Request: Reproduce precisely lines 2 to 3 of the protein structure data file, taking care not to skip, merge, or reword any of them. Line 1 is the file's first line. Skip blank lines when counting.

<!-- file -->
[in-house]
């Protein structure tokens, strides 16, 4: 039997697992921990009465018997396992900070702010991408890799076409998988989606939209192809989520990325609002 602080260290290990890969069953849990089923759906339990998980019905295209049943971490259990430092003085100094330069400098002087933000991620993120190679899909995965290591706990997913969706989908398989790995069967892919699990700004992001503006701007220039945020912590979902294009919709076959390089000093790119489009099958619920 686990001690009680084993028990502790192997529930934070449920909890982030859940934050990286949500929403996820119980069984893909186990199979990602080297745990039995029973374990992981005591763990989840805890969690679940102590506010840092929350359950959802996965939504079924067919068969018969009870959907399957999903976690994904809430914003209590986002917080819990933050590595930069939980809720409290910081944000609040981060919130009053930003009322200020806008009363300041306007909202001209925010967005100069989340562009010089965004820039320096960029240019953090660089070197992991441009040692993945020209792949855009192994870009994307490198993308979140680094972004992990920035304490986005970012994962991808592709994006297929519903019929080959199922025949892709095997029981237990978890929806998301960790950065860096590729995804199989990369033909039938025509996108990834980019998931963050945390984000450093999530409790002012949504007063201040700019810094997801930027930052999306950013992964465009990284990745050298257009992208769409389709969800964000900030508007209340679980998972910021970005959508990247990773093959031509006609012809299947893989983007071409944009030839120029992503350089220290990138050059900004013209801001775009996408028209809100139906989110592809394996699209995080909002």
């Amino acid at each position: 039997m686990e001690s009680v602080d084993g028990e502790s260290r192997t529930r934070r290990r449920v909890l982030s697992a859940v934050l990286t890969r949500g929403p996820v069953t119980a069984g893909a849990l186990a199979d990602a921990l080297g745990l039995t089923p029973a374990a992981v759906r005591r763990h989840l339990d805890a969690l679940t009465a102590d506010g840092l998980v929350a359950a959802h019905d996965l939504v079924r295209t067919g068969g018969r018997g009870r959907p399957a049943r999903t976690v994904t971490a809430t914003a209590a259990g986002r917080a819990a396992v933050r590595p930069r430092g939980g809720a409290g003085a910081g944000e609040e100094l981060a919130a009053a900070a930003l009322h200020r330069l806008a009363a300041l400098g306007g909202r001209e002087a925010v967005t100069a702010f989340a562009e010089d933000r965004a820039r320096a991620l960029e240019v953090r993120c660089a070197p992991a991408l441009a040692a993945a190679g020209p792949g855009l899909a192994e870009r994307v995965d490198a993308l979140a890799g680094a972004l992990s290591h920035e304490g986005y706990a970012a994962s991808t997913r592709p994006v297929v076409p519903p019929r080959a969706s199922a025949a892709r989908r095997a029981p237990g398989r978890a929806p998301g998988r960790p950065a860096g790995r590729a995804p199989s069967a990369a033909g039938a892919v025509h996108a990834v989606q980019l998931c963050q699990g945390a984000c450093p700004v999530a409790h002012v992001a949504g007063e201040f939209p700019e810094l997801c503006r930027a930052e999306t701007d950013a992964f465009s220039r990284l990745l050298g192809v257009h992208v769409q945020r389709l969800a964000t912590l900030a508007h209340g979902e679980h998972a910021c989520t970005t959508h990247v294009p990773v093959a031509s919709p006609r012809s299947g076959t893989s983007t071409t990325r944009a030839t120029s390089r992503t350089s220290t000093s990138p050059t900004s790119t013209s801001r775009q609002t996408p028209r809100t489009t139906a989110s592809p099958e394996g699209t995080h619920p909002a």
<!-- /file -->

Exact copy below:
């Protein structure tokens, strides 16, 4: 039997697992921990009465018997396992900070702010991408890799076409998988989606939209192809989520990325609002 602080260290290990890969069953849990089923759906339990998980019905295209049943971490259990430092003085100094330069400098002087933000991620993120190679899909995965290591706990997913969706989908398989790995069967892919699990700004992001503006701007220039945020912590979902294009919709076959390089000093790119489009099958619920 686990001690009680084993028990502790192997529930934070449920909890982030859940934050990286949500929403996820119980069984893909186990199979990602080297745990039995029973374990992981005591763990989840805890969690679940102590506010840092929350359950959802996965939504079924067919068969018969009870959907399957999903976690994904809430914003209590986002917080819990933050590595930069939980809720409290910081944000609040981060919130009053930003009322200020806008009363300041306007909202001209925010967005100069989340562009010089965004820039320096960029240019953090660089070197992991441009040692993945020209792949855009192994870009994307490198993308979140680094972004992990920035304490986005970012994962991808592709994006297929519903019929080959199922025949892709095997029981237990978890929806998301960790950065860096590729995804199989990369033909039938025509996108990834980019998931963050945390984000450093999530409790002012949504007063201040700019810094997801930027930052999306950013992964465009990284990745050298257009992208769409389709969800964000900030508007209340679980998972910021970005959508990247990773093959031509006609012809299947893989983007071409944009030839120029992503350089220290990138050059900004013209801001775009996408028209809100139906989110592809394996699209995080909002």
């Amino acid at each position: 039997m686990e001690s009680v602080d084993g028990e502790s260290r192997t529930r934070r290990r449920v909890l982030s697992a859940v934050l990286t890969r949500g929403p996820v069953t119980a069984g893909a849990l186990a199979d990602a921990l080297g745990l039995t089923p029973a374990a992981v759906r005591r763990h989840l339990d805890a969690l679940t009465a102590d506010g840092l998980v929350a359950a959802h019905d996965l939504v079924r295209t067919g068969g018969r018997g009870r959907p399957a049943r999903t976690v994904t971490a809430t914003a209590a259990g986002r917080a819990a396992v933050r590595p930069r430092g939980g809720a409290g003085a910081g944000e609040e100094l981060a919130a009053a900070a930003l009322h200020r330069l806008a009363a300041l400098g306007g909202r001209e002087a925010v967005t100069a702010f989340a562009e010089d933000r965004a820039r320096a991620l960029e240019v953090r993120c660089a070197p992991a991408l441009a040692a993945a190679g020209p792949g855009l899909a192994e870009r994307v995965d490198a993308l979140a890799g680094a972004l992990s290591h920035e304490g986005y706990a970012a994962s991808t997913r592709p994006v297929v076409p519903p019929r080959a969706s199922a025949a892709r989908r095997a029981p237990g398989r978890a929806p998301g998988r960790p950065a860096g790995r590729a995804p199989s069967a990369a033909g039938a892919v025509h996108a990834v989606q980019l998931c963050q699990g945390a984000c450093p700004v999530a409790h002012v992001a949504g007063e201040f939209p700019e810094l997801c503006r930027a930052e999306t701007d950013a992964f465009s220039r990284l990745l050298g192809v257009h992208v769409q945020r389709l969800a964000t912590l900030a508007h209340g979902e679980h998972a910021c989520t970005t959508h990247v294009p990773v093959a031509s919709p006609r012809s299947g076959t893989s983007t071409t990325r944009a030839t120029s390089r992503t350089s220290t000093s990138p050059t900004s790119t013209s801001r775009q609002t996408p028209r809100t489009t139906a989110s592809p099958e394996g699209t995080h619920p909002a």